March 16, 2006
By RACHEL GOTTLIEB, Courant Staff Writer
Hartford Mayor Eddie A. Perez on Wednesday
asked for an investigation into allegations that administrators
at the Sport & Medical Sciences Academy pressured parents to
change the racial identification of their biracial children to meet
"Obviously, something went wrong
here," Perez said.
In a letter to John Langeland, chairman
of the city's Internal Audit Commission, Perez, chairman of the
school board, asked for an accounting of both written policies for
determining the racial composition of the city's magnet schools
"as well as what policies are actually being implemented by
The audit should determine whether
practices "are being carried out in a way that is, or could
be, coercive in forcing parents to change the reported racial designation
of their children," Perez wrote.
In his letter, Perez noted that he
was responding to assertions by parents and students reported in
The Courant, which, "if true, are particularly disturbing."
In that report, two biracial students
said they agreed to change their racial designation from black to
white after Principal Eduardo V. Genao or former Assistant Principal
Norma Lavoie asked them to do so to ensure maximum state funding.
The boys' parents were angry that administrators put the request
to their children without calling them for permission.
A third parent, whose name was provided
by the school, said Genao called her and that she did not mind changing
the designation of her child's race to help the school.
Wednesday, a fourth parent, Heidi Jackson,
said Genao had called her, too, and startled her when he said "`I
have to have a certain amount of white people in the school and
right now I'm a little low in these numbers. Do you mind if I make
your daughter white?' He was a little more articulate, but this
is what I grasped out of the conversation."
Jackson said she consented to the change
to help the school. She is white and her husband is black, she said;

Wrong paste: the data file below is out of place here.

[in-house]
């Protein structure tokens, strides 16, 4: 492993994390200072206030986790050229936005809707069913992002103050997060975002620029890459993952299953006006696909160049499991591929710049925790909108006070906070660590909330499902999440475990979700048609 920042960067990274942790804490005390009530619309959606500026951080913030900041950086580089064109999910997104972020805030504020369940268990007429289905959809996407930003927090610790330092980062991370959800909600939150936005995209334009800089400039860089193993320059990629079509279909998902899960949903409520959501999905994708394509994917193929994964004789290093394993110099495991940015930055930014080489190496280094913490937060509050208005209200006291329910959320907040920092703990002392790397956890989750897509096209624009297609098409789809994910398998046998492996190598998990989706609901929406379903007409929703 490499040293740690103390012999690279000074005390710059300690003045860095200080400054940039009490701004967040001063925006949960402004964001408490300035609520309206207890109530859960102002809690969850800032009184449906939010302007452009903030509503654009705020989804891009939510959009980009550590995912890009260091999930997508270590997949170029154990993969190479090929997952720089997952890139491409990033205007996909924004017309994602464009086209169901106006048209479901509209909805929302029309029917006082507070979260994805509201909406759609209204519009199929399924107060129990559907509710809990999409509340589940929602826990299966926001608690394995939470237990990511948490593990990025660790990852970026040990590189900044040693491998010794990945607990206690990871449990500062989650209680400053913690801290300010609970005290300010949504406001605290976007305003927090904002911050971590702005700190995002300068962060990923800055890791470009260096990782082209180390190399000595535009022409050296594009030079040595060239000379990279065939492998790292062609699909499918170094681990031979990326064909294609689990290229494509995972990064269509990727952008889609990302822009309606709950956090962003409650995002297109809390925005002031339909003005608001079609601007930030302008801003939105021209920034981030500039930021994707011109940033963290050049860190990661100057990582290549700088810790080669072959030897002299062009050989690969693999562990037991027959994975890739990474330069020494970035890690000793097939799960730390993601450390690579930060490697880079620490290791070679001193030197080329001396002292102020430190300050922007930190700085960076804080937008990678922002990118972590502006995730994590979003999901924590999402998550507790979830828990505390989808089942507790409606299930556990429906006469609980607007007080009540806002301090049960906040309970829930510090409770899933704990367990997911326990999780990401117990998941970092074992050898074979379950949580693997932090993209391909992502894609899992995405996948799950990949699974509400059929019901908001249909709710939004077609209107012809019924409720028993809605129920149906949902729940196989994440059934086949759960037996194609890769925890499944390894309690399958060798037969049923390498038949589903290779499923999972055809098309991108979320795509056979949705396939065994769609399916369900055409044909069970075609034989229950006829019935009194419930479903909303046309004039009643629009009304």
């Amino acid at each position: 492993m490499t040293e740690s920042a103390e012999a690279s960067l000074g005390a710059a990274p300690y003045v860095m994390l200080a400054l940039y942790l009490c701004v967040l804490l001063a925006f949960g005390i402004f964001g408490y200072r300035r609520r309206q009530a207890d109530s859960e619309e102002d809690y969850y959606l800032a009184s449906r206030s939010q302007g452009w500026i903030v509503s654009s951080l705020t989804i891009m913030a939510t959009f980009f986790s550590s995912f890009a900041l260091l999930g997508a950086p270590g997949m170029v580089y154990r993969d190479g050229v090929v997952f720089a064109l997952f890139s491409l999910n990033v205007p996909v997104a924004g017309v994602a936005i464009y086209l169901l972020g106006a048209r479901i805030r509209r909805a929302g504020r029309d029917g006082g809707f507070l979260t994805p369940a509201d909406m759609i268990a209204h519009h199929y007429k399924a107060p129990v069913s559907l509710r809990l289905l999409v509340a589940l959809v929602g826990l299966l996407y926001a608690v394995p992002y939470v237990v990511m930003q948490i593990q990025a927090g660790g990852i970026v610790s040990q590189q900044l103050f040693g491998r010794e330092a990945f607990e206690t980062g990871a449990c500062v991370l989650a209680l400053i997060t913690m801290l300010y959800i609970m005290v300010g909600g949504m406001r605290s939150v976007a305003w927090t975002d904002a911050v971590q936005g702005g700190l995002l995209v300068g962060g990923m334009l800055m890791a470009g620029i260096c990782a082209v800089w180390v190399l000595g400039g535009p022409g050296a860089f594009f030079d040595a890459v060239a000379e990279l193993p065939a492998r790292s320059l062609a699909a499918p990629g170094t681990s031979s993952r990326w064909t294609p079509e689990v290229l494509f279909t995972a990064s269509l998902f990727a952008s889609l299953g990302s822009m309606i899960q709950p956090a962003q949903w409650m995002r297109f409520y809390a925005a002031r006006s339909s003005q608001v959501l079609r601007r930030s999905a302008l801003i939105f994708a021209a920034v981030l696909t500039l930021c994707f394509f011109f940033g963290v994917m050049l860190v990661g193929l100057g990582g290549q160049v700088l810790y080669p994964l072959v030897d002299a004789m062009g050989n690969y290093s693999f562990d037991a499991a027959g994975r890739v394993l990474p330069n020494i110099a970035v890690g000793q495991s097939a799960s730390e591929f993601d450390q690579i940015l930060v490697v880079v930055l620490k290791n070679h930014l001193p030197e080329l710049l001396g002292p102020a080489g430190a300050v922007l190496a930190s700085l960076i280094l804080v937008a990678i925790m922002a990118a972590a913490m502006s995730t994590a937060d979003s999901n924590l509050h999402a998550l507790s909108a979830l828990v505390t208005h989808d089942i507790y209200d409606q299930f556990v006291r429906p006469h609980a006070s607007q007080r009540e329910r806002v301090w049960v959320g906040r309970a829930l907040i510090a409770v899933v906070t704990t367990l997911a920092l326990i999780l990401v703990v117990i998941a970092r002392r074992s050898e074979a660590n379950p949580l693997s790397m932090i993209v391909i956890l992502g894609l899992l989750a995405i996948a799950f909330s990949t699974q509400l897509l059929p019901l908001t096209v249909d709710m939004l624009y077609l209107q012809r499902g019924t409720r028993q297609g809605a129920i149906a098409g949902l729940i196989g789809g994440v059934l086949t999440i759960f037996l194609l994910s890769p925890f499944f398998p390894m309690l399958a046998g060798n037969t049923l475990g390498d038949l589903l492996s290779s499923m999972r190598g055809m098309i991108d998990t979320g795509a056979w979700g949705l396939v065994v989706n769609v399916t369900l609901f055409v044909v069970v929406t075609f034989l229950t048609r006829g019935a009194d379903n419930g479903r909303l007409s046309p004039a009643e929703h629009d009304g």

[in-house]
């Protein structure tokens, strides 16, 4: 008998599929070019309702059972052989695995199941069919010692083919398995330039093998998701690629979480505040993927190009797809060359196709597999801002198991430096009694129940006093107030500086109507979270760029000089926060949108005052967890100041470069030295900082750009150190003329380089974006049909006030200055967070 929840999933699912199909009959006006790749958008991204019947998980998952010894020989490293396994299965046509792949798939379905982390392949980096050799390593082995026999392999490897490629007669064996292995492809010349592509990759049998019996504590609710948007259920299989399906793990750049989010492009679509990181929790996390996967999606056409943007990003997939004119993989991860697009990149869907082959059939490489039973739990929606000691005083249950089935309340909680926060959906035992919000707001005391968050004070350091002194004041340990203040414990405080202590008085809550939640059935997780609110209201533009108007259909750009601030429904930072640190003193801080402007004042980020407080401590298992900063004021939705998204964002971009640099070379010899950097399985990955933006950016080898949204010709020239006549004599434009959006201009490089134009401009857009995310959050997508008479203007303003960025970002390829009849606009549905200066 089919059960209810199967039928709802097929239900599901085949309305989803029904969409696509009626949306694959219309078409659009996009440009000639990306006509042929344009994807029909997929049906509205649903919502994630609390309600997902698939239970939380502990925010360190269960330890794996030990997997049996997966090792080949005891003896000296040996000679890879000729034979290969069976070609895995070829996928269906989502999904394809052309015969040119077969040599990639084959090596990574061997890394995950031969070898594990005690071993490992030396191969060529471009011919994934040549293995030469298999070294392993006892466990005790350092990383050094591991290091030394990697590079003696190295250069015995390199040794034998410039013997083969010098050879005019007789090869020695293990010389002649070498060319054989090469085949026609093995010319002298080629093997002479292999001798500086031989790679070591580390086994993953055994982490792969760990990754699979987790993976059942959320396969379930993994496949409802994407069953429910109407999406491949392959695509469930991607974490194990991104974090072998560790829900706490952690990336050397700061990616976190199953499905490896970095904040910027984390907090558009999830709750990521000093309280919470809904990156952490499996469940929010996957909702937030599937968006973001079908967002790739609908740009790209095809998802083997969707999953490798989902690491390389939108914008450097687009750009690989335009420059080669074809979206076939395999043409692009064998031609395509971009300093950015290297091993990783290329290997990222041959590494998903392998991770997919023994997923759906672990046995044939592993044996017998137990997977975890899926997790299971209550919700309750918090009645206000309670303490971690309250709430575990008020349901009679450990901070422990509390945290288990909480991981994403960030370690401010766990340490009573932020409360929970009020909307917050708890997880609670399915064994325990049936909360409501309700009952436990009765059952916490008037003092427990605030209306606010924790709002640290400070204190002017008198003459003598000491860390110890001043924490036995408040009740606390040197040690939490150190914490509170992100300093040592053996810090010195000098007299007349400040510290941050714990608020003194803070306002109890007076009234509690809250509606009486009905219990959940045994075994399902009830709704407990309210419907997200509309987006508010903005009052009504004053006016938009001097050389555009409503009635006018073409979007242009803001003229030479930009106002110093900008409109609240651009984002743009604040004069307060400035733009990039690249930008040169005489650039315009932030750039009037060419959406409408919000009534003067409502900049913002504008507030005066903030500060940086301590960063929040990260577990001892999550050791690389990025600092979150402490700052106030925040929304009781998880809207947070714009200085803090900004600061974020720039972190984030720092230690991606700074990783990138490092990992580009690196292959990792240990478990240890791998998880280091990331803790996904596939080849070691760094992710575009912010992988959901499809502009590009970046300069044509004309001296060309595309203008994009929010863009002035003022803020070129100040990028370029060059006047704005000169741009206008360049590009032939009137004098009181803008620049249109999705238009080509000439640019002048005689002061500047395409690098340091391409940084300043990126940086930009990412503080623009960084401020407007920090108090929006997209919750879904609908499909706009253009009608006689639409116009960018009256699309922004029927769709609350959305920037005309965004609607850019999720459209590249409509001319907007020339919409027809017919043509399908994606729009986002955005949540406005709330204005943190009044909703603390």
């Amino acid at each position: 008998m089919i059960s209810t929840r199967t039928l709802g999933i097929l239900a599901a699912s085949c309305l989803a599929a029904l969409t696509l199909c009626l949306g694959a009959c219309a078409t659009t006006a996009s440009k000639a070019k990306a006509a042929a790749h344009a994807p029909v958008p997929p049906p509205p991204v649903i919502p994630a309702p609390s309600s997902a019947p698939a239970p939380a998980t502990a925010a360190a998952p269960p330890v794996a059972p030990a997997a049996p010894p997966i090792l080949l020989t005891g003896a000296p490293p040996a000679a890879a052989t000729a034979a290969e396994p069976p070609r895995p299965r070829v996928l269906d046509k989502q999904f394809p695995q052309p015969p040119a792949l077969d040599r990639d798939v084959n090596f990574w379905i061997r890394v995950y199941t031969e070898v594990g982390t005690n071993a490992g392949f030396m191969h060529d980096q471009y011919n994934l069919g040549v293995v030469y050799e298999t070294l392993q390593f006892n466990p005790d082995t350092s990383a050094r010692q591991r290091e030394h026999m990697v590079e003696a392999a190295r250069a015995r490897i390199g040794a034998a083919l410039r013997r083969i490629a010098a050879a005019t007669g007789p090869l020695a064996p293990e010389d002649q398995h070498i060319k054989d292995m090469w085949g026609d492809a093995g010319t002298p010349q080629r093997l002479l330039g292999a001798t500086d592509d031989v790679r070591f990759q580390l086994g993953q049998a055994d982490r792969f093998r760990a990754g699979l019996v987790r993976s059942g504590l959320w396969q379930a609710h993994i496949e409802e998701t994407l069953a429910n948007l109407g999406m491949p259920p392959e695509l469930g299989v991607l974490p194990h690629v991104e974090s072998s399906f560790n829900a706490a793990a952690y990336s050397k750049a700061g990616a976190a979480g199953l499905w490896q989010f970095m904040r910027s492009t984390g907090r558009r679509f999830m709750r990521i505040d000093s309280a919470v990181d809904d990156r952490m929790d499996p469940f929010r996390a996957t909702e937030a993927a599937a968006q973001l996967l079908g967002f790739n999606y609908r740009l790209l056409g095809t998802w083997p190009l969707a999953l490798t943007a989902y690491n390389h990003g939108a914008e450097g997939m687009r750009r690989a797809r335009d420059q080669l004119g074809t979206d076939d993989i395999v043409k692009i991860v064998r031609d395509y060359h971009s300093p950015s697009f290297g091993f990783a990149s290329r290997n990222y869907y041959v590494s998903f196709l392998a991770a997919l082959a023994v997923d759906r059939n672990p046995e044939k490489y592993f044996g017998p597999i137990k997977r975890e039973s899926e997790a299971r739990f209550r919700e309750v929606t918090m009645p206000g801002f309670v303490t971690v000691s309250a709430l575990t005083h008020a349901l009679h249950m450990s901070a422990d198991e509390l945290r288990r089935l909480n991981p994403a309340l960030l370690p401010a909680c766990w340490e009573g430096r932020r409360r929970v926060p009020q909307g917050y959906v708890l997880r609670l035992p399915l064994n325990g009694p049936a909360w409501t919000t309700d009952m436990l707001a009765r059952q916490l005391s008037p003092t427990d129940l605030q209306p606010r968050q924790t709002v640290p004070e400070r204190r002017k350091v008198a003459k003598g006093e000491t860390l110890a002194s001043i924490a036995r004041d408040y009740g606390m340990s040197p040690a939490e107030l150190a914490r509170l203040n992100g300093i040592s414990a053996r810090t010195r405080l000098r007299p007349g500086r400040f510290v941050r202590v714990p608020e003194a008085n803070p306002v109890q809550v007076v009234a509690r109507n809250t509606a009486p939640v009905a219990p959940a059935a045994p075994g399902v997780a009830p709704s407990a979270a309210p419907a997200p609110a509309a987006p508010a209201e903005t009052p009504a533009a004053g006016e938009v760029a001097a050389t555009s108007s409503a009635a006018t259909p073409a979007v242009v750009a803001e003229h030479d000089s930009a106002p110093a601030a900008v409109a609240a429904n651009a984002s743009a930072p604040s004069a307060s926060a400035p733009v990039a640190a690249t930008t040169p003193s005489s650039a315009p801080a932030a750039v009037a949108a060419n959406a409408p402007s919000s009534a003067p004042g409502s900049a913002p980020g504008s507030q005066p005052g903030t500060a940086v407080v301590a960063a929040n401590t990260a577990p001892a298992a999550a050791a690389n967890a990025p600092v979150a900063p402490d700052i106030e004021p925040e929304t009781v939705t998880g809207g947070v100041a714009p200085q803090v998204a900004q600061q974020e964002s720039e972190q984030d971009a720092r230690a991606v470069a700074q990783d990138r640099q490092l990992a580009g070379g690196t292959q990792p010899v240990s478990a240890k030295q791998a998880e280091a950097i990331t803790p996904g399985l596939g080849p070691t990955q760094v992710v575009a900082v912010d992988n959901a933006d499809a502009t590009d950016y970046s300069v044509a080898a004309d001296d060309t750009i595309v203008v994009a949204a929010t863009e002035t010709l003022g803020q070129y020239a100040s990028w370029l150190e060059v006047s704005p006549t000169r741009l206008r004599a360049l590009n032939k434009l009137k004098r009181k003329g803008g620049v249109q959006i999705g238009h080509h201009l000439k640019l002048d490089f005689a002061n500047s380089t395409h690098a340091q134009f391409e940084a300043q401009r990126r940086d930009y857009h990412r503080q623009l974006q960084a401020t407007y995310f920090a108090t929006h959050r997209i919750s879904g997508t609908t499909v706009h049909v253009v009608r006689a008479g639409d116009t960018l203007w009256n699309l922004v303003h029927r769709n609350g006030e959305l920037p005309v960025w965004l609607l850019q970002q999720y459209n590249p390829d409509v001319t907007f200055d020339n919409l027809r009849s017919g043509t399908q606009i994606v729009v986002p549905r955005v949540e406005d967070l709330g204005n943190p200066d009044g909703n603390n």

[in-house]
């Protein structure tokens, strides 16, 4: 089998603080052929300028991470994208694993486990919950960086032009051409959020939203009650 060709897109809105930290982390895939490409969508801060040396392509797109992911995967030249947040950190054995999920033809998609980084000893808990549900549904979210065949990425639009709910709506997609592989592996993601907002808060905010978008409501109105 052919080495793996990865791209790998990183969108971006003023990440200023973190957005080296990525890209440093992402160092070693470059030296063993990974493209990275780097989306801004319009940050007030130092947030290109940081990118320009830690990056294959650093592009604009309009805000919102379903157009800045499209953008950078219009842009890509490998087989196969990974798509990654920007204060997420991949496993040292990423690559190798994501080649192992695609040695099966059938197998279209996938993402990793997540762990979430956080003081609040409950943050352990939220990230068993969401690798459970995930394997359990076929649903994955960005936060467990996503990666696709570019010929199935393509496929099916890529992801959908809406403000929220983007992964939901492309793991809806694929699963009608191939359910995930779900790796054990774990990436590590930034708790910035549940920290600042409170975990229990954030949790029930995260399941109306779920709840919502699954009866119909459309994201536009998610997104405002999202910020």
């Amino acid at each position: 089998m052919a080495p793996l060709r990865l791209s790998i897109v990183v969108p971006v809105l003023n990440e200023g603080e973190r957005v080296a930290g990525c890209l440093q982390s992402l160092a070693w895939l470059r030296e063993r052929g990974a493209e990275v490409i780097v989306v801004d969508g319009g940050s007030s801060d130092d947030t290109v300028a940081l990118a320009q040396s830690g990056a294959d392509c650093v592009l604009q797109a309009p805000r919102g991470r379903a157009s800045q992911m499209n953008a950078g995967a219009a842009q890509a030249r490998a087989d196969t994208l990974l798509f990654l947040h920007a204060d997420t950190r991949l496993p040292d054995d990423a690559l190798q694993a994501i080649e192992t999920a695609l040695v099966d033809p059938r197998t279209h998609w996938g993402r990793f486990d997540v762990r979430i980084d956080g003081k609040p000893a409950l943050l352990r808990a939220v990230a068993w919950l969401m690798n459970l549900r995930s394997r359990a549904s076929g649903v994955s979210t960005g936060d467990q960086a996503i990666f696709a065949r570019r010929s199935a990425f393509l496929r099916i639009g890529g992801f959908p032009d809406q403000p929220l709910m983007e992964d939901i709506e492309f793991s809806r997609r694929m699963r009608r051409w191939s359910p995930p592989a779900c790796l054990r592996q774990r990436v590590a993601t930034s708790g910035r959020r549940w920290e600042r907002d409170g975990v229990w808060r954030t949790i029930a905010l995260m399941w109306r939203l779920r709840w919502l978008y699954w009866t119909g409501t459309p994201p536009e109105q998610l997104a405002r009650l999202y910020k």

her daughter's birth certificate states that she is black.
"My husband was offended,"
Jackson said. "He didn't feel that I should have changed it."
Genao, who was out of town Wednesday,
previously said he changed the racial designation of six biracial
children, but stressed that he did so only with parental permission
and only in cases in which children's identities were mistaken.
He denied that he sought to change the statistics to maximize state
funding or to meet desegregation goals. However, he conceded that
he thought funding for his school was tied to racial quotas and
that he did discuss his perception of the funding formula with parents
The funding for magnet schools that
open this year is tied to racial quotas. But the funding for established
Hartford magnet schools is based on a ratio of urban and suburban
students, a standard that Sport & Medical Sciences Academy meets.
Where race is relevant for the academy
is in regard to compliance with the Sheff vs. O'Neill desegregation
settlement. Under that agreement between the state and the plaintiffs,
28 percent of a magnet school's students must be white for the school
to count toward reducing racial isolation. With 89 white students
of 400 enrolled, the school falls short.
"Though there is tremendous pressure
on the state to meet their obligations under Sheff vs. O'Neill to
reduce racial isolation in Hartford schools, the board of education
and its staff should not feel obligated to `modify numbers' to make
the state's efforts appear more successful than they are,"
Perez said in his letter requesting the audit.
Superintendent of Schools Robert Henry
said he and his staff will cooperate with the auditor and declined
Reprinted with permission of the Hartford Courant.
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